Speaking on Radio National's book show a few years ago, McCullough spoke of how she started writing, buying a typewriter with money given to her by her mother for a much-needed overcoat.

"So I went to town with the five pounds to buy an overcoat, and I saw a Blue Bird portable typewriter for five pounds so I bought that instead," she said

McCullough studied at Holy Cross College Woollahra, excelling in science and the humanities, before studying medicine for a time at the University of Sydney.

An allergy to surgical soap put an end to a career as a doctor.

She worked as a neuroscientist at Royal North Shore Hospital in Sydney, before taking on a researcher role at Yale Medical School where she worked for 10 years.

It was at Yale that she began to write and also where she wrote Tim.

Life after fame

On returning to Australia, McCullough moved to Norfolk Island and married Ric Robinson in 1984.

She was the portrait subject of Wesley Walters' Archibald Prize entry and was also awarded the Order of Australia for "service to the arts and to the community".

Opposition Leader Bill Shorten said in a statement that her impulse typewriter purchase had "immeasurably enriched the literary landscape of our nation and the world".

"Colleen has written her final word but she lives on in bookshelves and libraries around the world - and in the hearts of all who loved her," he said.

"Colleen's family and friends have our heartfelt condolences."

Publisher HarperCollins Australia said on Twitter her contribution to Australian writing and to readers around the world had been "immense".

"She was one of the first Australian writers to succeed on the world stage," HarperCollins Australia publishing director Shona Martyn said.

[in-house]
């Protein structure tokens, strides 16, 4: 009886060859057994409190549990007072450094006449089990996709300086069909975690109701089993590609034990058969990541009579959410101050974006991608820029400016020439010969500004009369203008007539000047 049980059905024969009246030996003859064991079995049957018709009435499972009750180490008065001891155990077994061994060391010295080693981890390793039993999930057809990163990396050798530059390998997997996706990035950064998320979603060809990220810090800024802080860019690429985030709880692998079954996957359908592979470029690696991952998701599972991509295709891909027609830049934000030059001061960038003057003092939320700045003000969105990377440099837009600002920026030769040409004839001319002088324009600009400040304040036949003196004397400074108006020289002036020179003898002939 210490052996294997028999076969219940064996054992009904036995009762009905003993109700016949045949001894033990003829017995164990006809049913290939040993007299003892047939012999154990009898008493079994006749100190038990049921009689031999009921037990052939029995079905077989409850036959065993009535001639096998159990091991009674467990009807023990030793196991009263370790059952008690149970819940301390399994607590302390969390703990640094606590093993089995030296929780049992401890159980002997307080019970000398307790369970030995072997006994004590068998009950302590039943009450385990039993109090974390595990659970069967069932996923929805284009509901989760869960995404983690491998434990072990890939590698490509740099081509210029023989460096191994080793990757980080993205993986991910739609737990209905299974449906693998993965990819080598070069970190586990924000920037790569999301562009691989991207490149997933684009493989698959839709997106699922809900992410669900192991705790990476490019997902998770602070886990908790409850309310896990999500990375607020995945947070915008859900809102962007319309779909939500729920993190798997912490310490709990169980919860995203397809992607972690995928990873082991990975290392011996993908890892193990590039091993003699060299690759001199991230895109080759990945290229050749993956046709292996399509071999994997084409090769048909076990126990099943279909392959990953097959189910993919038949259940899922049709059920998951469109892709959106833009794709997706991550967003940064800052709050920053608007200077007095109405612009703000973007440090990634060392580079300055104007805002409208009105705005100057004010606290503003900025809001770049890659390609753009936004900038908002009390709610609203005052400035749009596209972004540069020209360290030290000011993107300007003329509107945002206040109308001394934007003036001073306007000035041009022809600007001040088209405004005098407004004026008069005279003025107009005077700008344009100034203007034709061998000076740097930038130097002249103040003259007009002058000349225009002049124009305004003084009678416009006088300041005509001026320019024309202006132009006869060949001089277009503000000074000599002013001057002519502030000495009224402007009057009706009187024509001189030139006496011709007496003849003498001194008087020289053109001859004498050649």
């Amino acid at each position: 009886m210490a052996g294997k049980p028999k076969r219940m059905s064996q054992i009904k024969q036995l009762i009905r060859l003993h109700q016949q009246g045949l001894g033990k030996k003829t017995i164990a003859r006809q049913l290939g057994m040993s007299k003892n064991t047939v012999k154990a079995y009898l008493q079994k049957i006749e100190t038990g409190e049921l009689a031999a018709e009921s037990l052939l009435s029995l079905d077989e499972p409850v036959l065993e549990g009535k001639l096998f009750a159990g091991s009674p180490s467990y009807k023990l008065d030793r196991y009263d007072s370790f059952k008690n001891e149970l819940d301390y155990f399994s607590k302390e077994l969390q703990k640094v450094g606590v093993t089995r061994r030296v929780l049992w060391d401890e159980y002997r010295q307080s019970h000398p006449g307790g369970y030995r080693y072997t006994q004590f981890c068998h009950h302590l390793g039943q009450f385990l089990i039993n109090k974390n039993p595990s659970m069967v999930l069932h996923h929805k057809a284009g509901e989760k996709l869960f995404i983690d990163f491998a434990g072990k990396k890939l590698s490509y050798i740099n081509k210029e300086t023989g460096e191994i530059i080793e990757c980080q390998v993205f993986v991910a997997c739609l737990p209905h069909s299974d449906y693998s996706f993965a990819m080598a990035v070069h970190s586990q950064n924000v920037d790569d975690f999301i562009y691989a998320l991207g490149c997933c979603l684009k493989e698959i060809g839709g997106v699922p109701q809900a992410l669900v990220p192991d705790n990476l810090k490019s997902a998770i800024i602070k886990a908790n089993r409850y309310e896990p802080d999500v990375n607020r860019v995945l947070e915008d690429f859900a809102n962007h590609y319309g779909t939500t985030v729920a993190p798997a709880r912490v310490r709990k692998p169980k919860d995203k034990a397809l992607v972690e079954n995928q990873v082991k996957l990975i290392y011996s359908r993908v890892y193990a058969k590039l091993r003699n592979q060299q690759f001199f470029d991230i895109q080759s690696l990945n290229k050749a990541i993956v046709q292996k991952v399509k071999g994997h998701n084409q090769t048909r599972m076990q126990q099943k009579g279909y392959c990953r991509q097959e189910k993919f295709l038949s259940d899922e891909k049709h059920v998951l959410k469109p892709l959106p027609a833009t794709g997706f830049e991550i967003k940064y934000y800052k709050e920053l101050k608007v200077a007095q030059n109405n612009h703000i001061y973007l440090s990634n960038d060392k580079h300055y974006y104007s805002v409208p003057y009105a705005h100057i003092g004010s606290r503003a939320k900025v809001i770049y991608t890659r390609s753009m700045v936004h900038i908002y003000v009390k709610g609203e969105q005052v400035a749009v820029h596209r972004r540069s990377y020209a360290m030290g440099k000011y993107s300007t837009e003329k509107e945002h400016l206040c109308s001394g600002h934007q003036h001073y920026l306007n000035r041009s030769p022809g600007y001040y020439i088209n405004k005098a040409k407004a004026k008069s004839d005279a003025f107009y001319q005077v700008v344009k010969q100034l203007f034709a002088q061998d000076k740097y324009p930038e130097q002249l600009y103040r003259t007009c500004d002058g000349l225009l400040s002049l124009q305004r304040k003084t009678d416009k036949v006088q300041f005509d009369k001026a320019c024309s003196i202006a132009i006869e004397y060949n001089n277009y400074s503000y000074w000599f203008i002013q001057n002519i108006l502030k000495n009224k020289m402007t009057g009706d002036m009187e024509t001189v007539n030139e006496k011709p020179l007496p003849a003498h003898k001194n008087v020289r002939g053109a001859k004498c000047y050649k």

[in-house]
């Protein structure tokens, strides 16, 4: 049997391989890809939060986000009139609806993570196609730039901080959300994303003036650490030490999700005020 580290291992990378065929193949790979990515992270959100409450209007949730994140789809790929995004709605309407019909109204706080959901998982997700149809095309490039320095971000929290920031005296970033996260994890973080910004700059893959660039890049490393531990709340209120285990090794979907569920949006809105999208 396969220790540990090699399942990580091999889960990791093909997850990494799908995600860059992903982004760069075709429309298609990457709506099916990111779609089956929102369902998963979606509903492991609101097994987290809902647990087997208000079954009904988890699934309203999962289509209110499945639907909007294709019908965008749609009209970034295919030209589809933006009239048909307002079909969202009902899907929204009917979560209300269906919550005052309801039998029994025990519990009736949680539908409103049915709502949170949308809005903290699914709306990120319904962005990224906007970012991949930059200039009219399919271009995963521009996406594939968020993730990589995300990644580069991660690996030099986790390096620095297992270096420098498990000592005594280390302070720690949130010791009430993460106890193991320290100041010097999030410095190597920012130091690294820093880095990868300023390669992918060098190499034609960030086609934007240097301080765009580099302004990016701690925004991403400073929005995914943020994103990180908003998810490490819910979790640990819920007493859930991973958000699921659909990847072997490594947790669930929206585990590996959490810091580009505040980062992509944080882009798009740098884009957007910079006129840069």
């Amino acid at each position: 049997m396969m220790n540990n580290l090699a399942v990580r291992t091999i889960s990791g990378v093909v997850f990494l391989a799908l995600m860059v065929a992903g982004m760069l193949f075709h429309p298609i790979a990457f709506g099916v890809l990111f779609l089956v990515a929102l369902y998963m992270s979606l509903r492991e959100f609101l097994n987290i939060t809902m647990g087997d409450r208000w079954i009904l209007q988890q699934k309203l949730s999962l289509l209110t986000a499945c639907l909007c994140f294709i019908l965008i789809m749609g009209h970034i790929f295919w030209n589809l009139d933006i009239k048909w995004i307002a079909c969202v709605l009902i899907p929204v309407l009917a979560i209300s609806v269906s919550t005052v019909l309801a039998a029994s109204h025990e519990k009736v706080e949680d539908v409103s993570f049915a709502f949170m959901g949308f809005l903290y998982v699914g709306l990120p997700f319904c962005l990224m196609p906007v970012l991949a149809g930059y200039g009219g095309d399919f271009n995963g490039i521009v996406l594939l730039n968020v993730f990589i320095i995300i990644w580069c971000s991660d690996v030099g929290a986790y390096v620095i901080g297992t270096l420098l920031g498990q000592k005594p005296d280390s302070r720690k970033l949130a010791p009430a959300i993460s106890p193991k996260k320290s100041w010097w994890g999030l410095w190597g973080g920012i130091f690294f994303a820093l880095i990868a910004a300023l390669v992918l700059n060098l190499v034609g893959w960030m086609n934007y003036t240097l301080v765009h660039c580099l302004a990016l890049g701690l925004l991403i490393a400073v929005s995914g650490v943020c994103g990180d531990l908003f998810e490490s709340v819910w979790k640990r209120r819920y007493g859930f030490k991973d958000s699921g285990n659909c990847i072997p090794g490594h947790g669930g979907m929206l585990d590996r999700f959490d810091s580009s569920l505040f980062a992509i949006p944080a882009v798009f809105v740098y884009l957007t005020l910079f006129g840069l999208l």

"Ever quick-witted and direct, we looked forward to her visits from Norfolk Island and to the arrival of each new manuscript delivered in hard copy in custom-made maroon manuscript boxes inscribed with her name!

"We will miss her dearly."

McCullough had suffered poor health in recent years, going blind and with crippling arthritis.
(Source: http://www.abc.net.au/news/2015-01-29...)

The First Man in Rome (Masters of Rome, #1) by Colleen McCullough The Grass Crown (Masters of Rome, #2) by Colleen McCullough Fortune's Favorites (Masters of Rome, #3) by Colleen McCullough Caesar's Women (Masters of Rome, #4) by Colleen McCullough Caesar (Masters of Rome, #5) by Colleen McCullough The October Horse A Novel of Caesar and Cleopatra (Masters of Rome, #6) by Colleen McCullough Antony and Cleopatra (Masters of Rome, #7) by Colleen McCullough all by Colleen McCullough Colleen McCullough


message 4: by Vicki, Assisting Moderator - Ancient Roman History (new) - rated it 3 stars

Vicki Cline | 3822 comments Mod
Thanks for posting this, Teri. What a wonderful author she was! This series contains some of my favorite books. I learned so much about Rome from them. Her appendices, glossaries and maps are great.